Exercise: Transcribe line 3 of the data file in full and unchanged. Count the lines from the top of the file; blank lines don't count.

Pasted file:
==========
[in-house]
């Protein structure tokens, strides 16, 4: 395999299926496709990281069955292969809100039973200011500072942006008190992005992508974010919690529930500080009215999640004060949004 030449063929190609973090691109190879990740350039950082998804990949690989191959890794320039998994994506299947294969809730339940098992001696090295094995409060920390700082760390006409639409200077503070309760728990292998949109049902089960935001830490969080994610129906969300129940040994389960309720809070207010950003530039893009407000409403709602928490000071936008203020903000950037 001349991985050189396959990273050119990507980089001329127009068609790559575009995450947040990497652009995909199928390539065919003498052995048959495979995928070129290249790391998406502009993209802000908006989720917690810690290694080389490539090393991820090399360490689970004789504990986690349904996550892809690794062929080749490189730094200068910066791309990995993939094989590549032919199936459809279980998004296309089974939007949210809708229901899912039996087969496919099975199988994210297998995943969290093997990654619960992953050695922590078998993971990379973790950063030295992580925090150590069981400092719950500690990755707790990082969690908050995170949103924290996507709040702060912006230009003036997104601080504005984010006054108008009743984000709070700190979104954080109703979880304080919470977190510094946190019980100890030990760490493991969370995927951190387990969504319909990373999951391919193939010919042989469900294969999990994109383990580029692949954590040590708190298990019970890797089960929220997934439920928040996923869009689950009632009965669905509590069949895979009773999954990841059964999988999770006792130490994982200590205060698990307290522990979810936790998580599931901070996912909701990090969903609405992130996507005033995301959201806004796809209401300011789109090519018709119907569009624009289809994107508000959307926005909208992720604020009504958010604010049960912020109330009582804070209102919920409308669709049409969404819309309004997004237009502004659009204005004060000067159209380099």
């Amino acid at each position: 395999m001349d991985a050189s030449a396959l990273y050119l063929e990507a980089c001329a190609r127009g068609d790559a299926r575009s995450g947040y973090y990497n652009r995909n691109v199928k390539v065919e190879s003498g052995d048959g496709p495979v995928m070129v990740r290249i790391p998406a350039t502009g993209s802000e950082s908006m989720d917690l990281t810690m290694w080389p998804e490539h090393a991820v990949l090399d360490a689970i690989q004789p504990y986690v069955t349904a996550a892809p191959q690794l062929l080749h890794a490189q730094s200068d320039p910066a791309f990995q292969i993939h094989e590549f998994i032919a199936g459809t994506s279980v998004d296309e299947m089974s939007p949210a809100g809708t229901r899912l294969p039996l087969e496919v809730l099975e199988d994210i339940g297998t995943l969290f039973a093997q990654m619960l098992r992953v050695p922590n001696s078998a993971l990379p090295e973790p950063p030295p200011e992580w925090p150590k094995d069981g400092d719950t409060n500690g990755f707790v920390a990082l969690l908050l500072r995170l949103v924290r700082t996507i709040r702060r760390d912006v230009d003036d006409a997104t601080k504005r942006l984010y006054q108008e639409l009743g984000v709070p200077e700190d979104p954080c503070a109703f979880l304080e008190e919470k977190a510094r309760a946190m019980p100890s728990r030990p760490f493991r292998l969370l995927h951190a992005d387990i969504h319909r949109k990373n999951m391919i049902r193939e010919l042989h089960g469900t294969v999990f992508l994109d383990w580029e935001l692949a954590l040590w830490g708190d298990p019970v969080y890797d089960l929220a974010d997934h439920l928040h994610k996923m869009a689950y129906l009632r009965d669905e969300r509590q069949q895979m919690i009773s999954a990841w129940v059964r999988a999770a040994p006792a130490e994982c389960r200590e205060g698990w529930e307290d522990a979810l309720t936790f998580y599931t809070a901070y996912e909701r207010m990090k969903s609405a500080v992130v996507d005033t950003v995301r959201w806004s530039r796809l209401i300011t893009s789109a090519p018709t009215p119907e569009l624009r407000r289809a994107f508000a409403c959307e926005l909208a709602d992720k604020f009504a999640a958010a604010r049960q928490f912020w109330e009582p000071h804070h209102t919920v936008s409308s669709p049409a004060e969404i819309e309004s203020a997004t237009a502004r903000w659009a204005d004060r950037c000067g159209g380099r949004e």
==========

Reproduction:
């Amino acid at each position: 395999m001349d991985a050189s030449a396959l990273y050119l063929e990507a980089c001329a190609r127009g068609d790559a299926r575009s995450g947040y973090y990497n652009r995909n691109v199928k390539v065919e190879s003498g052995d048959g496709p495979v995928m070129v990740r290249i790391p998406a350039t502009g993209s802000e950082s908006m989720d917690l990281t810690m290694w080389p998804e490539h090393a991820v990949l090399d360490a689970i690989q004789p504990y986690v069955t349904a996550a892809p191959q690794l062929l080749h890794a490189q730094s200068d320039p910066a791309f990995q292969i993939h094989e590549f998994i032919a199936g459809t994506s279980v998004d296309e299947m089974s939007p949210a809100g809708t229901r899912l294969p039996l087969e496919v809730l099975e199988d994210i339940g297998t995943l969290f039973a093997q990654m619960l098992r992953v050695p922590n001696s078998a993971l990379p090295e973790p950063p030295p200011e992580w925090p150590k094995d069981g400092d719950t409060n500690g990755f707790v920390a990082l969690l908050l500072r995170l949103v924290r700082t996507i709040r702060r760390d912006v230009d003036d006409a997104t601080k504005r942006l984010y006054q108008e639409l009743g984000v709070p200077e700190d979104p954080c503070a109703f979880l304080e008190e919470k977190a510094r309760a946190m019980p100890s728990r030990p760490f493991r292998l969370l995927h951190a992005d387990i969504h319909r949109k990373n999951m391919i049902r193939e010919l042989h089960g469900t294969v999990f992508l994109d383990w580029e935001l692949a954590l040590w830490g708190d298990p019970v969080y890797d089960l929220a974010d997934h439920l928040h994610k996923m869009a689950y129906l009632r009965d669905e969300r509590q069949q895979m919690i009773s999954a990841w129940v059964r999988a999770a040994p006792a130490e994982c389960r200590e205060g698990w529930e307290d522990a979810l309720t936790f998580y599931t809070a901070y996912e909701r207010m990090k969903s609405a500080v992130v996507d005033t950003v995301r959201w806004s530039r796809l209401i300011t893009s789109a090519p018709t009215p119907e569009l624009r407000r289809a994107f508000a409403c959307e926005l909208a709602d992720k604020f009504a999640a958010a604010r049960q928490f912020w109330e009582p000071h804070h209102t919920v936008s409308s669709p049409a004060e969404i819309e309004s203020a997004t237009a502004r903000w659009a204005d004060r950037c000067g159209g380099r949004e």